The Chinese Academy of Medical Sciences has presented phase 1 data on its inactivated SARS-CoV-2 vaccine. The readout suggests the vaccine is safe and triggers an immune response, although a drop in neutralizing antibody titers from Day 14 to Day 28 is a potential cause for concern.
While vaccines based on largely untested mRNA platforms made the early running in the COVID-19 race, multiple groups including China’s Sinopharm and France’s Valneva are working on traditional inactivated prophylactic candidates that could ultimately prove to be safer and more effective than the novel approaches. The Chinese Academy of Medical Sciences is among the organizations working on an inactivated SARS-CoV-2 vaccine.
In a preprint paper published Tuesday, the academic center shared findings from a phase 1 trial that tested three doses of the vaccine on two dosing schedules. The 192-subject trial was mainly focused on the safety and tolerability of the vaccine.
The vaccine passed the safety and tolerability test. Twenty-three percent of participants experienced an adverse reaction, most commonly mild injection site pain and redness or slight fatigue. The rate of adverse events is slightly higher than the 15% seen by Sinopharm but lower than the percentages reported in trials by developers of mRNA and viral vector vaccines such as Moderna and AstraZeneca. It is unclear whether comparisons of the small trials accurately reflect the effects of the vaccines.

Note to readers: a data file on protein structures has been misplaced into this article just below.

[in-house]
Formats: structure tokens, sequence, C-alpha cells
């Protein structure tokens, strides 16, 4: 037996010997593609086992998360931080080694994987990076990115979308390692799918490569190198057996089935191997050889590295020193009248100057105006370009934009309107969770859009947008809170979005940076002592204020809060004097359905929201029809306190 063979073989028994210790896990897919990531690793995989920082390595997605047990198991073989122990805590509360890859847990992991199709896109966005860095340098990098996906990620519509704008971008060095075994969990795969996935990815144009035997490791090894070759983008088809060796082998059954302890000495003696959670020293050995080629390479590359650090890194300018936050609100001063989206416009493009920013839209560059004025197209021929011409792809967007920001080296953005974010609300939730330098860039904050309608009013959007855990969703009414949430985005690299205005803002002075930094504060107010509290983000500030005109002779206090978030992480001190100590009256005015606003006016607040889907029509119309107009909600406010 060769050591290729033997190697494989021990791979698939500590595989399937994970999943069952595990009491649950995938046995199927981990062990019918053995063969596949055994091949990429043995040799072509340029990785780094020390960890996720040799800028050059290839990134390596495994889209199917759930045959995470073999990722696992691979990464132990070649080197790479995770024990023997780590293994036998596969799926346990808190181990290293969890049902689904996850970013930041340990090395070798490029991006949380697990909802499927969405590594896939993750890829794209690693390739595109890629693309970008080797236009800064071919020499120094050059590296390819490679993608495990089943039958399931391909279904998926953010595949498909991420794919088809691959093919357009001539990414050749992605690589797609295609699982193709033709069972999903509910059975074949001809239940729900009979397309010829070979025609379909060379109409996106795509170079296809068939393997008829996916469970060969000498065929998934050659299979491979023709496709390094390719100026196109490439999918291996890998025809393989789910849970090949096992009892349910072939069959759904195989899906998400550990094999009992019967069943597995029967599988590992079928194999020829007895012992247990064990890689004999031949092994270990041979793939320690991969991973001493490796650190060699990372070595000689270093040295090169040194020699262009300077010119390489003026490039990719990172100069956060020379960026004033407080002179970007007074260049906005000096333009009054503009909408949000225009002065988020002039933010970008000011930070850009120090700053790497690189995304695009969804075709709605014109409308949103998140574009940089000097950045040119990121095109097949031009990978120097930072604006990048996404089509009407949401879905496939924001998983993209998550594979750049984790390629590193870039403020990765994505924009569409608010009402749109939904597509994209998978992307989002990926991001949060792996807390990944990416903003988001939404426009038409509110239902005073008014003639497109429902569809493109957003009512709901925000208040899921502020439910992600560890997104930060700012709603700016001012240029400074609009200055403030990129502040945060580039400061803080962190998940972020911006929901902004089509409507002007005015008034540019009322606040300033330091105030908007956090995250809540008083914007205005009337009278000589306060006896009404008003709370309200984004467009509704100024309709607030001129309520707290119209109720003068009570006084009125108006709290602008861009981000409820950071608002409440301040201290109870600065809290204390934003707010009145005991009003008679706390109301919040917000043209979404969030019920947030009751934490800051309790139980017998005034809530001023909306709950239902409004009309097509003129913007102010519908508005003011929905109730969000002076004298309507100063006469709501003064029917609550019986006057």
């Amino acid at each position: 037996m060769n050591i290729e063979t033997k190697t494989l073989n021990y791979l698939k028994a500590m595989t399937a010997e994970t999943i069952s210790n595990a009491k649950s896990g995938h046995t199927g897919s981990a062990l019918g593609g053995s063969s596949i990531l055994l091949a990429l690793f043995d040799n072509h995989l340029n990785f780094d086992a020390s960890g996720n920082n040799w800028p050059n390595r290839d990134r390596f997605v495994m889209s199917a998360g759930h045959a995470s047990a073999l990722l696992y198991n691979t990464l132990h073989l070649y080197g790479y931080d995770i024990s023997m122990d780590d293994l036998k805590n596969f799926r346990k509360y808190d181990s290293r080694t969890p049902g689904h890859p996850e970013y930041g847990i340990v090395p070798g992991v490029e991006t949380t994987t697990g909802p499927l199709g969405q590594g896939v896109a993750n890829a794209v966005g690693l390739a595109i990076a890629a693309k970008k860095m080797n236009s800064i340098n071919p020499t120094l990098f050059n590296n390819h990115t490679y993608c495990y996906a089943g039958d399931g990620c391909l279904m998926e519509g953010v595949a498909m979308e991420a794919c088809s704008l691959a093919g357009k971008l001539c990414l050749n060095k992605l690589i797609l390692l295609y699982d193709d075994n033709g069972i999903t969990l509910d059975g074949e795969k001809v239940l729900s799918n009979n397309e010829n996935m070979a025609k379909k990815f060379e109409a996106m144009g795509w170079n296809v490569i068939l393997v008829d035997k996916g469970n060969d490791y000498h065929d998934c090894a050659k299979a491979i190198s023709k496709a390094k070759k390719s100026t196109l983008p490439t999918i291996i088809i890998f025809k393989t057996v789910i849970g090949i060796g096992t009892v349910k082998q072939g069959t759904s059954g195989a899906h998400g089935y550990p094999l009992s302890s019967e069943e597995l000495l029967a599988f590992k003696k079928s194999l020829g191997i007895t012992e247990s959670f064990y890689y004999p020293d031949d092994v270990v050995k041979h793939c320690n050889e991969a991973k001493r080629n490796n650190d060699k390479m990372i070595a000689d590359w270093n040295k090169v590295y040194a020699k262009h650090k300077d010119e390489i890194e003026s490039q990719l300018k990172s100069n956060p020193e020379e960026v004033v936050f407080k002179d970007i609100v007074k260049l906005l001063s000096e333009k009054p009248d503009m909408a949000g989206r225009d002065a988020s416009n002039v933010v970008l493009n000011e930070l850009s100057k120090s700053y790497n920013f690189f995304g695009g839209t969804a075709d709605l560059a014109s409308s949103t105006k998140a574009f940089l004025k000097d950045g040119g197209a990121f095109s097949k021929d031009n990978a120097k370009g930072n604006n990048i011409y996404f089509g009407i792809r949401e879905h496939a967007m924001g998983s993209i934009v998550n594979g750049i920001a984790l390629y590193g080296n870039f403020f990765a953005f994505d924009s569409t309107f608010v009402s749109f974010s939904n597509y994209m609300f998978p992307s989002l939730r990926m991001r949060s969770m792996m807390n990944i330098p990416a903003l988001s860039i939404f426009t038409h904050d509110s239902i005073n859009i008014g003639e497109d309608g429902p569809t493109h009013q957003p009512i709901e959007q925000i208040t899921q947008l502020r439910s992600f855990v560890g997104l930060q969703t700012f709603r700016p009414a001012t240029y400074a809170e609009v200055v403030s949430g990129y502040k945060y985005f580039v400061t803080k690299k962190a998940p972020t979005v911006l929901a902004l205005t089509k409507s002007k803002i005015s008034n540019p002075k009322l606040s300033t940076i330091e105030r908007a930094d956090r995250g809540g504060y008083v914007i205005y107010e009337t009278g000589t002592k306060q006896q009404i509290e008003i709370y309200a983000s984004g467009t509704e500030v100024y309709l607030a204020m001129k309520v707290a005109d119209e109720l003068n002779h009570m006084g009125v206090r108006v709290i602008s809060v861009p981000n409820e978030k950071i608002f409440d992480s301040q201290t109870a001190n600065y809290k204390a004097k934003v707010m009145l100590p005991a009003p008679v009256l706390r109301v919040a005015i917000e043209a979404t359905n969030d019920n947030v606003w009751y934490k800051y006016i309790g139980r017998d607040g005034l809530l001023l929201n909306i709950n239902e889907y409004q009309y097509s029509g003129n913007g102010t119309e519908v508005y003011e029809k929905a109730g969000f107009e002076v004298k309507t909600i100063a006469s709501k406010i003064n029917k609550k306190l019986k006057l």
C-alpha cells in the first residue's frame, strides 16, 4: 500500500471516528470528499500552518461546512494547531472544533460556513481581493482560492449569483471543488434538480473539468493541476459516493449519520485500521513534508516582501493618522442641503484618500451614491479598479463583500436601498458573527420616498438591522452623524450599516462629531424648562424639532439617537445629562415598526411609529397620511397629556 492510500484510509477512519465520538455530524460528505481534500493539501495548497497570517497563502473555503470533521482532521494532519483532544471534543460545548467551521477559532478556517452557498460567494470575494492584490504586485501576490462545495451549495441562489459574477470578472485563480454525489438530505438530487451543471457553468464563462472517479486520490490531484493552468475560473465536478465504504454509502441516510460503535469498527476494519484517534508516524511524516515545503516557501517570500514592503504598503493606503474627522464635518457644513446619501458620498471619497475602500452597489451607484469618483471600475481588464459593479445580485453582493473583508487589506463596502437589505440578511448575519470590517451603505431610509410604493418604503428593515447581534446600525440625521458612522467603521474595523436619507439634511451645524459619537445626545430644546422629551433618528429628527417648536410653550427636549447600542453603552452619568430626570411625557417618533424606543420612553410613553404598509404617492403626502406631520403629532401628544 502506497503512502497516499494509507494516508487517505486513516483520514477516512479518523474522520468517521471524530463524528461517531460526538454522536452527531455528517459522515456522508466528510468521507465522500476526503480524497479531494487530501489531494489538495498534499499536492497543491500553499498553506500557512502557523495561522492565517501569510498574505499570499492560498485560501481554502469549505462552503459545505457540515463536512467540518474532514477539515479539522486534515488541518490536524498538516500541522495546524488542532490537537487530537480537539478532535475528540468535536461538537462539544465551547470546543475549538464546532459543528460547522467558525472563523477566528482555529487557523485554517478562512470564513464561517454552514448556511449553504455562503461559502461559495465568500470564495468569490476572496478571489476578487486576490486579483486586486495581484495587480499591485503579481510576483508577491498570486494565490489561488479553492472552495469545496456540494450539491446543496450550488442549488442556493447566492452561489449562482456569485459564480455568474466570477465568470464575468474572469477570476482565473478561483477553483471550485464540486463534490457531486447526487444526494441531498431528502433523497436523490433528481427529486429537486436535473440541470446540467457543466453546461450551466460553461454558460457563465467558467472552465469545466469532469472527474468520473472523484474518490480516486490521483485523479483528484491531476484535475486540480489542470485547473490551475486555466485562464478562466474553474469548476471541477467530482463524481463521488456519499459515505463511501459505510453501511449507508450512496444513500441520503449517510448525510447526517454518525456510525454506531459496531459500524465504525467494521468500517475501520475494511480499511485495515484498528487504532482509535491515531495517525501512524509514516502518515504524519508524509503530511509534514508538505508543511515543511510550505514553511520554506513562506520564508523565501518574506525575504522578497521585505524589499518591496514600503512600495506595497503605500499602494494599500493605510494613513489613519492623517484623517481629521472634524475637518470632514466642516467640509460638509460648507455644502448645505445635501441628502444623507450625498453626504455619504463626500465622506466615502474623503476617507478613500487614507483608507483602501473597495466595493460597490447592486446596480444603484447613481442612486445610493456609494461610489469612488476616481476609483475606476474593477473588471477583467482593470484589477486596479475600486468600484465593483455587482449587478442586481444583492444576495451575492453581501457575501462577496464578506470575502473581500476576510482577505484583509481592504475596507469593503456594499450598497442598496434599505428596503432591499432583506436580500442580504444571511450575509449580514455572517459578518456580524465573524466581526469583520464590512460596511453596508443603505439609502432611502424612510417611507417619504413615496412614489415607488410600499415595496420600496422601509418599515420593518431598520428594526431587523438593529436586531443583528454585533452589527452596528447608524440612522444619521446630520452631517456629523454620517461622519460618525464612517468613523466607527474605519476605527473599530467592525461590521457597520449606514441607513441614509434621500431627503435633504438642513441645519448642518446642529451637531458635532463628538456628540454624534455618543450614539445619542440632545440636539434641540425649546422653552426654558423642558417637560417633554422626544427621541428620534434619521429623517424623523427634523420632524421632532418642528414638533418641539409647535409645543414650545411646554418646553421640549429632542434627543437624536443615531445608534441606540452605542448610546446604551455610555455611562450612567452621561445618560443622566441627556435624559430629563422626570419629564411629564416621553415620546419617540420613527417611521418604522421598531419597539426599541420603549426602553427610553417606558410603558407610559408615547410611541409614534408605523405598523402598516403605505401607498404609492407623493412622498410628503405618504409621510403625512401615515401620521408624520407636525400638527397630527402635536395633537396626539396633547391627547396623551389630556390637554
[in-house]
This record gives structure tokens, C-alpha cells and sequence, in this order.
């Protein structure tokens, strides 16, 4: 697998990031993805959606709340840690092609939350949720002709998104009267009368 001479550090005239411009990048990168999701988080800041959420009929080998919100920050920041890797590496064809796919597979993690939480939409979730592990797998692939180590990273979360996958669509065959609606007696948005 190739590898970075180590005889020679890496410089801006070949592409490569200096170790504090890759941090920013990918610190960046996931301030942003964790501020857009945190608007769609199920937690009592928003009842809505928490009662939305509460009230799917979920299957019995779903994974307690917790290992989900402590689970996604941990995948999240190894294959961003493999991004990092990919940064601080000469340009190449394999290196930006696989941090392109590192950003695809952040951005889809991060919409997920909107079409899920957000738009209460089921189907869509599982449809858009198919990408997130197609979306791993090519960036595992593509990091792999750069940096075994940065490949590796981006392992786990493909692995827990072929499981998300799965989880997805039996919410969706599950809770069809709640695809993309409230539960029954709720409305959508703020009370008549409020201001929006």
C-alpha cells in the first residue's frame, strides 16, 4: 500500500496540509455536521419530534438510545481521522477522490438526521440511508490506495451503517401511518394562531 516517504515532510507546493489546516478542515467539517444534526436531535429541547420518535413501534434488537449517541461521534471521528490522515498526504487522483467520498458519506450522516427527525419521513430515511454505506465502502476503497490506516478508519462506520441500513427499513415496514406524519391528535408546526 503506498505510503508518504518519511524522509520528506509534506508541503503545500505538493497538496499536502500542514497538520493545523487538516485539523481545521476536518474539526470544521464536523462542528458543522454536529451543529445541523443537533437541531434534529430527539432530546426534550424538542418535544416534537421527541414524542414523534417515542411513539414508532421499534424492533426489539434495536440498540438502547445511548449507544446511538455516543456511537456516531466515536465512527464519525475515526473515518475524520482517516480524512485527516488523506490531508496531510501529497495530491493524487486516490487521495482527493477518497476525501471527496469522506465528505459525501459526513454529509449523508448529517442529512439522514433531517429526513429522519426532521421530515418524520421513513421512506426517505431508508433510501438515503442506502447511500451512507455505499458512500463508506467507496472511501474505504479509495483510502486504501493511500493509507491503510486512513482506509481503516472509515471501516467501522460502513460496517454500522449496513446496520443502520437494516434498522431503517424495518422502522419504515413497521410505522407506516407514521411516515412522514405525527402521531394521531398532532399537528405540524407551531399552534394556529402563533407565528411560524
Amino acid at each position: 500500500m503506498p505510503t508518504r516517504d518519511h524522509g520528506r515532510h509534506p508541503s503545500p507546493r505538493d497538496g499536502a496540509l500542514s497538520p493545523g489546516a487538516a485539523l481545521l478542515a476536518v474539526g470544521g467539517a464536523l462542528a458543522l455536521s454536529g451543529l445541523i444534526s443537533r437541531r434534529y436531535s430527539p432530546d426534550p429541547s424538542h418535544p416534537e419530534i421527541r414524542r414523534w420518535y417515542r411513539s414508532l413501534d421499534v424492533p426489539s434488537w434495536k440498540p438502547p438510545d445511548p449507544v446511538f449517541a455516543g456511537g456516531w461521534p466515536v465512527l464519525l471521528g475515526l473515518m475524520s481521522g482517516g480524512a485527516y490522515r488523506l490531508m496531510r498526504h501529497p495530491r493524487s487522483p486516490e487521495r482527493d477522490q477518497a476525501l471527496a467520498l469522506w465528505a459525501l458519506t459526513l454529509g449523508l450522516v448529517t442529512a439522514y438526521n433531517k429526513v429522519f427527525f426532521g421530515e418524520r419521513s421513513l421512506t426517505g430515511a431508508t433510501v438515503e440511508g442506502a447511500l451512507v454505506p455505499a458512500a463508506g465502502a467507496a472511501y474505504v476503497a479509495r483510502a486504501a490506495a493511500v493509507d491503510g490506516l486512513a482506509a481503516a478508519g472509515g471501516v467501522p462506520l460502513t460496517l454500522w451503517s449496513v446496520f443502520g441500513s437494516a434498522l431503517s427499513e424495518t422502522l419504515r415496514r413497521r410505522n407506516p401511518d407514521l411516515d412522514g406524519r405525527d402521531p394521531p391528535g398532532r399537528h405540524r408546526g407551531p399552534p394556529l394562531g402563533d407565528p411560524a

The preprint also included data on the effect of the vaccine on antibody titers. At Day 14, the seroconversion rate in subjects who received two shots of the middle dose—which generated the strongest response—two weeks apart was 100%, and the geometric mean titer was 54.5. Over the next 14 days, neutralizing antibody titers trended downward. The paper offers no explanation for the decline, and the cutoff means it is unclear whether the downward trend continued.
A clearer picture of the effects of the vaccine may emerge as the investigators continue to gather data. The ClinicalTrials.gov listing for the study states the Chinese Academy of Medical Sciences plans to enroll a further 750 participants for the phase 2a portion of the study. The authors of the preprint said further study is needed to build on the “encouraging” results seen in the phase 1.